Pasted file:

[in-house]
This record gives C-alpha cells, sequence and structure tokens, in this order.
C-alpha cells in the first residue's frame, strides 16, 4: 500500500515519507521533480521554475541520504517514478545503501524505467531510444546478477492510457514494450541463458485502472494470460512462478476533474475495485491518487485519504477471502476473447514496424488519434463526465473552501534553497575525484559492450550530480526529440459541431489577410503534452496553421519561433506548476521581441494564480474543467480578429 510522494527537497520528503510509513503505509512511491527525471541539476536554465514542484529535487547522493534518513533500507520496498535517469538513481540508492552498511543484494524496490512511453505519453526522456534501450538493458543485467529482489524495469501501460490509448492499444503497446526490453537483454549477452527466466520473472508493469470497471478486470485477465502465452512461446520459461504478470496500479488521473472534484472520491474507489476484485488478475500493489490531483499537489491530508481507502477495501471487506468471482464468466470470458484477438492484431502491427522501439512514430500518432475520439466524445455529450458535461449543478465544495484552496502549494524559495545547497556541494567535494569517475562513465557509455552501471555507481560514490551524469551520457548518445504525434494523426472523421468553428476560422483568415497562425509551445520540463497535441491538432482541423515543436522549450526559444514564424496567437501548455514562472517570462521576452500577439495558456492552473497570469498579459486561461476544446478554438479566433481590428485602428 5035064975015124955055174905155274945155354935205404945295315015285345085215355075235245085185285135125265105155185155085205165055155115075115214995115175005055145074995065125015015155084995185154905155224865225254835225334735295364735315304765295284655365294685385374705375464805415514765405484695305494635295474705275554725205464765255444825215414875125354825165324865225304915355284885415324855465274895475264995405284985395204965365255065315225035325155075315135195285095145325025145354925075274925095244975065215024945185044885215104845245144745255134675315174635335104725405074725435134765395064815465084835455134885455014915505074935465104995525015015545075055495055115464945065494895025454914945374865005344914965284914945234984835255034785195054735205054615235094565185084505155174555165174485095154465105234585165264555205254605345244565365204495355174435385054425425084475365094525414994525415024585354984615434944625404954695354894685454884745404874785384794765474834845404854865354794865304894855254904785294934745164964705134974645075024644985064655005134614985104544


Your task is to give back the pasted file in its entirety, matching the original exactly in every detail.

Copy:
[in-house]
This record gives C-alpha cells, sequence and structure tokens, in this order.
C-alpha cells in the first residue's frame, strides 16, 4: 500500500515519507521533480521554475541520504517514478545503501524505467531510444546478477492510457514494450541463458485502472494470460512462478476533474475495485491518487485519504477471502476473447514496424488519434463526465473552501534553497575525484559492450550530480526529440459541431489577410503534452496553421519561433506548476521581441494564480474543467480578429 510522494527537497520528503510509513503505509512511491527525471541539476536554465514542484529535487547522493534518513533500507520496498535517469538513481540508492552498511543484494524496490512511453505519453526522456534501450538493458543485467529482489524495469501501460490509448492499444503497446526490453537483454549477452527466466520473472508493469470497471478486470485477465502465452512461446520459461504478470496500479488521473472534484472520491474507489476484485488478475500493489490531483499537489491530508481507502477495501471487506468471482464468466470470458484477438492484431502491427522501439512514430500518432475520439466524445455529450458535461449543478465544495484552496502549494524559495545547497556541494567535494569517475562513465557509455552501471555507481560514490551524469551520457548518445504525434494523426472523421468553428476560422483568415497562425509551445520540463497535441491538432482541423515543436522549450526559444514564424496567437501548455514562472517570462521576452500577439495558456492552473497570469498579459486561461476544446478554438479566433481590428485602428 5035064975015124955055174905155274945155354935205404945295315015285345085215355075235245085185285135125265105155185155085205165055155115075115214995115175005055145074995065125015015155084995185154905155224865225254835225334735295364735315304765295284655365294685385374705375464805415514765405484695305494635295474705275554725205464765255444825215414875125354825165324865225304915355284885415324855465274895475264995405284985395204965365255065315225035325155075315135195285095145325025145354925075274925095244975065215024945185044885215104845245144745255134675315174635335104725405074725435134765395064815465084835455134885455014915505074935465104995525015015545075055495055115464945065494895025454914945374865005344914965284914945234984835255034785195054735205054615235094565185084505155174555165174485095154465105234585165264555205254605345244565365204495355174435385054425425084475365094525414994525415024585354984615434944625404954695354894685454884745404874785384794765474834845404854865354794865304894855254904785294934745164964705134974645075024644985064655005134614985104544